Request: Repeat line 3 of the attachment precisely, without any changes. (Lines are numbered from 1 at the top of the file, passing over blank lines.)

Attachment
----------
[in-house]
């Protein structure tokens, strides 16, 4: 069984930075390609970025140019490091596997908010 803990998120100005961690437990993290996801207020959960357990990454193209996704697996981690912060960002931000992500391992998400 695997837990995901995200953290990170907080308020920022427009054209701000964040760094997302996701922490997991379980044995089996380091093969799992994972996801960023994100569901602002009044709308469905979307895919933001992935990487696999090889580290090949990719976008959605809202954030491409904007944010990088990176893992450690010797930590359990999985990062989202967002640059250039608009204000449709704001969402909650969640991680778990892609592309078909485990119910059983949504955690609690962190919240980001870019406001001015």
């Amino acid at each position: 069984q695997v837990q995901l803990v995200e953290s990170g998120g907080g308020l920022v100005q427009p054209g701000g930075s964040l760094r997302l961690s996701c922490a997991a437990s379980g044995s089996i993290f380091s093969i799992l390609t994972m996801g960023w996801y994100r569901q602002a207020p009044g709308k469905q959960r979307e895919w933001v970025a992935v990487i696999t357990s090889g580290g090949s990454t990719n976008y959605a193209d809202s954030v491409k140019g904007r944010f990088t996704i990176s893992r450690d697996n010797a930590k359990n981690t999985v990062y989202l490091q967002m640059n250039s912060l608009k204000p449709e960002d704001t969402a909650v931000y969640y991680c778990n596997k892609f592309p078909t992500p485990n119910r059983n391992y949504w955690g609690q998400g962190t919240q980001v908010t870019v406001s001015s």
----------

């Amino acid at each position: 069984q695997v837990q995901l803990v995200e953290s990170g998120g907080g308020l920022v100005q427009p054209g701000g930075s964040l760094r997302l961690s996701c922490a997991a437990s379980g044995s089996i993290f380091s093969i799992l390609t994972m996801g960023w996801y994100r569901q602002a207020p009044g709308k469905q959960r979307e895919w933001v970025a992935v990487i696999t357990s090889g580290g090949s990454t990719n976008y959605a193209d809202s954030v491409k140019g904007r944010f990088t996704i990176s893992r450690d697996n010797a930590k359990n981690t999985v990062y989202l490091q967002m640059n250039s912060l608009k204000p449709e960002d704001t969402a909650v931000y969640y991680c778990n596997k892609f592309p078909t992500p485990n119910r059983n391992y949504w955690g609690q998400g962190t919240q980001v908010t870019v406001s001015s």